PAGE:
Nose-picking primates are helping scientists to understand the evolution and possible functional role of the behaviour in humans.
For the first time researchers have recorded the aye-aye – a long-fingered lemur – inserting its longest finger up its nostrils and then licking its finger clean.
So far 12 other primate species, including humans, have been documented picking their nose and eating the mucus.
The scientists said their findings, published in the Journal of Zoology, could shed some light on how this behaviour has evolved and whether it has a functional role.
The lead author Anne-Claire Fabre, a scientific associate at the Natural History Museum in London, said: “There is very little evidence about why we, and other animals, pick our nose.
“Nearly all the papers that you can find were written as jokes. Of the serious studies, there are a few in the field of psychology, but for biology there’s hardly anything.
“One study shows that picking your nose can spread bacteria such as staphylococcus, while another shows that people who eat their own snot have fewer dental cavities.”
The aye-aye, the world’s biggest nocturnal primate, belongs to a category of species known as strepsirrhine primates and is native to Madagascar.
It has rodent-like teeth and a specialised long, thin middle finger.
The aye-aye’s fingers are used to locate food inside wood by tapping on it and then extracting small grubs. The researchers also noticed the lemur uses its longest finger to pick its nose.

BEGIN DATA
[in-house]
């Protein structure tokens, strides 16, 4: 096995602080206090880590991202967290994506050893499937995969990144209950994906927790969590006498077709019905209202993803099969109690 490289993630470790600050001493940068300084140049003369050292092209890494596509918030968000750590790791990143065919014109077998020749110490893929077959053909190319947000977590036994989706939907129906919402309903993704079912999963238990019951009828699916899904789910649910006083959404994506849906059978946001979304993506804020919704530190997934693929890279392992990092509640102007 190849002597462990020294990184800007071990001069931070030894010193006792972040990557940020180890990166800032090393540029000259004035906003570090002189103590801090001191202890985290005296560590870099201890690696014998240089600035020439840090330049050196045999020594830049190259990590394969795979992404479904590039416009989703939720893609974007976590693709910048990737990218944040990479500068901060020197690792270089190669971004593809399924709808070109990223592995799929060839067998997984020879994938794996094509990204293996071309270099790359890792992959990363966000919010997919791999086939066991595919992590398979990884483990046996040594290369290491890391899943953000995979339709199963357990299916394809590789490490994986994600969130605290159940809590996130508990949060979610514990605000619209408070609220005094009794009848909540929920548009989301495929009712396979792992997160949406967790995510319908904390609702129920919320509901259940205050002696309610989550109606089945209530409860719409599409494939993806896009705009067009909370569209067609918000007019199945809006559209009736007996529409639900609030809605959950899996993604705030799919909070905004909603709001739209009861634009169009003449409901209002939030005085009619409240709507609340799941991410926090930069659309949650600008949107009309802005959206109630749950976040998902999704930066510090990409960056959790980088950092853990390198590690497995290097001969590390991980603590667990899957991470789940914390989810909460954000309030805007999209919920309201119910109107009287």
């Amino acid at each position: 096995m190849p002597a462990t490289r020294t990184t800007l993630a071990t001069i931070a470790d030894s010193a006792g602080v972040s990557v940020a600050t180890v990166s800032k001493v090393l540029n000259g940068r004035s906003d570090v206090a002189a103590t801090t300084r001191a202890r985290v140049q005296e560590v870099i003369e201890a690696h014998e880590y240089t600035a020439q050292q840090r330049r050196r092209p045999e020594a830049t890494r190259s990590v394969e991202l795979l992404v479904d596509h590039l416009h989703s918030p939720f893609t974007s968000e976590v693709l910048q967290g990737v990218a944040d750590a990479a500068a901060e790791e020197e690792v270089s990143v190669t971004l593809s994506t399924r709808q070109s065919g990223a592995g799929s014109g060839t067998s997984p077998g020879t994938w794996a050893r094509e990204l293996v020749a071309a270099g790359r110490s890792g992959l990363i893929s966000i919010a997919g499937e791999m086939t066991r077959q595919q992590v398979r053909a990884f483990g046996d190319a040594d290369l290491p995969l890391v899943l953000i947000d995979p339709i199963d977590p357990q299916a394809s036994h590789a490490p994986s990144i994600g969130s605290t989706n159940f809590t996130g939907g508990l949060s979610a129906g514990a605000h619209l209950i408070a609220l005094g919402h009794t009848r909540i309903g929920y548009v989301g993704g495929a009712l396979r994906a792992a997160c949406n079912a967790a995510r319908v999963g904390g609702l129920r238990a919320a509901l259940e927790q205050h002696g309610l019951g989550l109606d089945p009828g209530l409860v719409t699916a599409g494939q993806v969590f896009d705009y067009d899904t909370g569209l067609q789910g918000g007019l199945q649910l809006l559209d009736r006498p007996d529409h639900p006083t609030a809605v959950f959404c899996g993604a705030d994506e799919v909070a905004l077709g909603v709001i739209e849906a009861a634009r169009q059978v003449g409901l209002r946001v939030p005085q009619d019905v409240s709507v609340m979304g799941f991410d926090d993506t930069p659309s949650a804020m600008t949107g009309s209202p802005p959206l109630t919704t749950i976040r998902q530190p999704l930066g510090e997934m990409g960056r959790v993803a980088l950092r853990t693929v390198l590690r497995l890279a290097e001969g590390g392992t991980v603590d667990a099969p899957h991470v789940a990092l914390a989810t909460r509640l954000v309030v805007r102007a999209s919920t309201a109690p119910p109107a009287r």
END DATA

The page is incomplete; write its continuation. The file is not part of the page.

Ms Fabre said: “It was impossible not to notice this aye-aye picking its nose.
“This was not just a one-off behaviour but something that it was fully engaged in, inserting its extremely long finger a surprisingly long way down its nose and then sampling whatever it dug up by licking its finger clean!”
The researchers used a CT scan to look inside the skull and hand of an aye-aye specimen at the museum and found that the finger could go all the way into the throat.
Previous scientific research has suggested there may be health benefits to eating snot, but the researchers believe that in this case there is a chance that the animal ingesting its own mucus may simply be down to its texture, crunchiness and saltiness.
Roberto Portela Miguez, a senior curator at the Natural History Museum and a co-author of the paper, said: “It is great to see how museum specimens and digital methods can help us elucidate behaviours that are generally quite difficult to observe in their natural habitat.
“We hope that future studies will build on this work and help us understand why we and our closest relatives insist on picking our noses.”